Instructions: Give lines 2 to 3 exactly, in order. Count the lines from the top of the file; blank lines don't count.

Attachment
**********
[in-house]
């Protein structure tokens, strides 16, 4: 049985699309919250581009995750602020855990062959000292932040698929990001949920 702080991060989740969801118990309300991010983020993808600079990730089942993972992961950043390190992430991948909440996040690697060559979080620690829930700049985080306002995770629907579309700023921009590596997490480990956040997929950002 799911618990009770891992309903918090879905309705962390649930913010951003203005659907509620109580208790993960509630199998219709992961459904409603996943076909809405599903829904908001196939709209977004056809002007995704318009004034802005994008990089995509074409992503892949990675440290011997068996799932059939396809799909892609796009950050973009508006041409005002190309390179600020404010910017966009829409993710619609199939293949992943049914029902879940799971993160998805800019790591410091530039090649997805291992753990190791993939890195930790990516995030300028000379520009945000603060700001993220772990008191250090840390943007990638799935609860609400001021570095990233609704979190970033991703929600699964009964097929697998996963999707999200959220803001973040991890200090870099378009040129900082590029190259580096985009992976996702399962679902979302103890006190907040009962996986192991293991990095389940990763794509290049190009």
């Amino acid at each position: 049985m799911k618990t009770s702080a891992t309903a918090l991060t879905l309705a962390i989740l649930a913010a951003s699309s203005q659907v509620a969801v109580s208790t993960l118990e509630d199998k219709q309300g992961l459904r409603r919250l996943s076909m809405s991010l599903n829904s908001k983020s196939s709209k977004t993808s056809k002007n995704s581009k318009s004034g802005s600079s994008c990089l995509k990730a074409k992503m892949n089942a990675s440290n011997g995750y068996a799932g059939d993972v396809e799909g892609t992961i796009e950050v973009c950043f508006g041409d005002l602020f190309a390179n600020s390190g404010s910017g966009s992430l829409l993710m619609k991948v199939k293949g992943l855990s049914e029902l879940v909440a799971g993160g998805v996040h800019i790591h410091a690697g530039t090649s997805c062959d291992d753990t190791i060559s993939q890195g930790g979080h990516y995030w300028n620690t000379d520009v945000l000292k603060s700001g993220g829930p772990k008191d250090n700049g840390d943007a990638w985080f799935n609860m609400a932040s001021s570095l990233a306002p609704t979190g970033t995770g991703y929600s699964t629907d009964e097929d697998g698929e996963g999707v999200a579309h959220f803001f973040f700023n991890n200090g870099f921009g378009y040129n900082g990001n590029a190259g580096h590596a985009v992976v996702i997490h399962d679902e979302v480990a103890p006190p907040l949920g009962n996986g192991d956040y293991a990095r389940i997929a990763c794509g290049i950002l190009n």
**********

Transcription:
């Protein structure tokens, strides 16, 4: 049985699309919250581009995750602020855990062959000292932040698929990001949920 702080991060989740969801118990309300991010983020993808600079990730089942993972992961950043390190992430991948909440996040690697060559979080620690829930700049985080306002995770629907579309700023921009590596997490480990956040997929950002 799911618990009770891992309903918090879905309705962390649930913010951003203005659907509620109580208790993960509630199998219709992961459904409603996943076909809405599903829904908001196939709209977004056809002007995704318009004034802005994008990089995509074409992503892949990675440290011997068996799932059939396809799909892609796009950050973009508006041409005002190309390179600020404010910017966009829409993710619609199939293949992943049914029902879940799971993160998805800019790591410091530039090649997805291992753990190791993939890195930790990516995030300028000379520009945000603060700001993220772990008191250090840390943007990638799935609860609400001021570095990233609704979190970033991703929600699964009964097929697998996963999707999200959220803001973040991890200090870099378009040129900082590029190259580096985009992976996702399962679902979302103890006190907040009962996986192991293991990095389940990763794509290049190009």
């Amino acid at each position: 049985m799911k618990t009770s702080a891992t309903a918090l991060t879905l309705a962390i989740l649930a913010a951003s699309s203005q659907v509620a969801v109580s208790t993960l118990e509630d199998k219709q309300g992961l459904r409603r919250l996943s076909m809405s991010l599903n829904s908001k983020s196939s709209k977004t993808s056809k002007n995704s581009k318009s004034g802005s600079s994008c990089l995509k990730a074409k992503m892949n089942a990675s440290n011997g995750y068996a799932g059939d993972v396809e799909g892609t992961i796009e950050v973009c950043f508006g041409d005002l602020f190309a390179n600020s390190g404010s910017g966009s992430l829409l993710m619609k991948v199939k293949g992943l855990s049914e029902l879940v909440a799971g993160g998805v996040h800019i790591h410091a690697g530039t090649s997805c062959d291992d753990t190791i060559s993939q890195g930790g979080h990516y995030w300028n620690t000379d520009v945000l000292k603060s700001g993220g829930p772990k008191d250090n700049g840390d943007a990638w985080f799935n609860m609400a932040s001021s570095l990233a306002p609704t979190g970033t995770g991703y929600s699964t629907d009964e097929d697998g698929e996963g999707v999200a579309h959220f803001f973040f700023n991890n200090g870099f921009g378009y040129n900082g990001n590029a190259g580096h590596a985009v992976v996702i997490h399962d679902e979302v480990a103890p006190p907040l949920g009962n996986g192991d956040y293991a990095r389940i997929a990763c794509g290049i950002l190009n």